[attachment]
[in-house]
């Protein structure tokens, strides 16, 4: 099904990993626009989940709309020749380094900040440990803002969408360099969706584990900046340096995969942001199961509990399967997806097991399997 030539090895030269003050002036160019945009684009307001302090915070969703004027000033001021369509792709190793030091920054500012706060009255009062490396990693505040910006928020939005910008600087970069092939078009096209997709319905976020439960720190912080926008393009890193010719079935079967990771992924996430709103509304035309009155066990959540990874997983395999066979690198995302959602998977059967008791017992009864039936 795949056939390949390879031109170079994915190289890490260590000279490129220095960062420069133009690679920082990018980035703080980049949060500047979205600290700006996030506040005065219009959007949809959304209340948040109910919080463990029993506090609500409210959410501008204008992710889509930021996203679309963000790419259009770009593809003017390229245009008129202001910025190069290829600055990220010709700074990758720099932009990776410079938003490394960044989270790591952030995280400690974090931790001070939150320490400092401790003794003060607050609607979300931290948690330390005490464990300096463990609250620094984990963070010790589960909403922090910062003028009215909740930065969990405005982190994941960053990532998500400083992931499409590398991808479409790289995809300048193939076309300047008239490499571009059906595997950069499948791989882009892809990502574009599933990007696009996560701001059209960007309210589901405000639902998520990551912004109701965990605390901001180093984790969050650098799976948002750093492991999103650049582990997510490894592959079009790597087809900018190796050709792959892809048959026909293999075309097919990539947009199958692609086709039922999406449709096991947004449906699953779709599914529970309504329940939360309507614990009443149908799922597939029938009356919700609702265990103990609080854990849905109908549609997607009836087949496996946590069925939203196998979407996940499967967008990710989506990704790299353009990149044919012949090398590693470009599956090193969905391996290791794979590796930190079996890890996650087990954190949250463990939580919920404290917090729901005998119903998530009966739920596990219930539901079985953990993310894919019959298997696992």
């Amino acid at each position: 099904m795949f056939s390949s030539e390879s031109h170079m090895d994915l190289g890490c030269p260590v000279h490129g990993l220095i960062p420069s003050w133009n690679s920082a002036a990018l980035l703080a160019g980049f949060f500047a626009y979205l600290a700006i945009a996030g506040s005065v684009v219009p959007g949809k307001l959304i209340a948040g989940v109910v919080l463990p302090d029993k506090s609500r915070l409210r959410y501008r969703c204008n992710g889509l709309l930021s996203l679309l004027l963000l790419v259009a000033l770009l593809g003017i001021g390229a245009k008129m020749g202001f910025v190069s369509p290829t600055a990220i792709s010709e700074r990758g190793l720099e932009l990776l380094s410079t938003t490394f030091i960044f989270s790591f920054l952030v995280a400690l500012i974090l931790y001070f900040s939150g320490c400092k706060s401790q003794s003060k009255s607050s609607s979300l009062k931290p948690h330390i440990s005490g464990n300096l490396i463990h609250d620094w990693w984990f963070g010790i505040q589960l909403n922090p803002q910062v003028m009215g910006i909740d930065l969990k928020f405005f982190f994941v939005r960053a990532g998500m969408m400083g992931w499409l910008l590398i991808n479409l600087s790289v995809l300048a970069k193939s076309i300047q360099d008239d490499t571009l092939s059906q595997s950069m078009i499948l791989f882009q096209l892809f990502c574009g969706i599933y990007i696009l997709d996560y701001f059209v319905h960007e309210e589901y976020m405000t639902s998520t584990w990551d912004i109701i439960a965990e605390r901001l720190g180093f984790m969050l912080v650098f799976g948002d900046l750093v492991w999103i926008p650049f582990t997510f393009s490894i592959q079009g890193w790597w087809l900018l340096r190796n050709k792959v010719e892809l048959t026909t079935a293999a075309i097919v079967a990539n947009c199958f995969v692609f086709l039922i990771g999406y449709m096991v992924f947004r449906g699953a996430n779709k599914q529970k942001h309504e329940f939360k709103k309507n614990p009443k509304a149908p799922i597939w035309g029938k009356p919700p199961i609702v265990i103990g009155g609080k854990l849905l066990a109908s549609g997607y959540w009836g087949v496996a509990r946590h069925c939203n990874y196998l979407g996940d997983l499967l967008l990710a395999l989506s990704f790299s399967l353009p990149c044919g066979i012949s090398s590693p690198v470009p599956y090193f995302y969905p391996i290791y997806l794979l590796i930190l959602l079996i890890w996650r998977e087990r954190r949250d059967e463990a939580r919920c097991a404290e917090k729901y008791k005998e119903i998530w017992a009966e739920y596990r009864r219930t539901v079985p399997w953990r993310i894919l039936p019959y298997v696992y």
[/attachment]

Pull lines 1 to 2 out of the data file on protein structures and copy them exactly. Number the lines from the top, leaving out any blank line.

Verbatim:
[in-house]
């Protein structure tokens, strides 16, 4: 099904990993626009989940709309020749380094900040440990803002969408360099969706584990900046340096995969942001199961509990399967997806097991399997 030539090895030269003050002036160019945009684009307001302090915070969703004027000033001021369509792709190793030091920054500012706060009255009062490396990693505040910006928020939005910008600087970069092939078009096209997709319905976020439960720190912080926008393009890193010719079935079967990771992924996430709103509304035309009155066990959540990874997983395999066979690198995302959602998977059967008791017992009864039936 795949056939390949390879031109170079994915190289890490260590000279490129220095960062420069133009690679920082990018980035703080980049949060500047979205600290700006996030506040005065219009959007949809959304209340948040109910919080463990029993506090609500409210959410501008204008992710889509930021996203679309963000790419259009770009593809003017390229245009008129202001910025190069290829600055990220010709700074990758720099932009990776410079938003490394960044989270790591952030995280400690974090931790001070939150320490400092401790003794003060607050609607979300931290948690330390005490464990300096463990609250620094984990963070010790589960909403922090910062003028009215909740930065969990405005982190994941960053990532998500400083992931499409590398991808479409790289995809300048193939076309300047008239490499571009059906595997950069499948791989882009892809990502574009599933990007696009996560701001059209960007309210589901405000639902998520990551912004109701965990605390901001180093984790969050650098799976948002750093492991999103650049582990997510490894592959079009790597087809900018190796050709792959892809048959026909293999075309097919990539947009199958692609086709039922999406449709096991947004449906699953779709599914529970309504329940939360309507614990009443149908799922597939029938009356919700609702265990103990609080854990849905109908549609997607009836087949496996946590069925939203196998979407996940499967967008990710989506990704790299353009990149044919012949090398590693470009599956090193969905391996290791794979590796930190079996890890996650087990954190949250463990939580919920404290917090729901005998119903998530009966739920596990219930539901079985953990993310894919019959298997696992």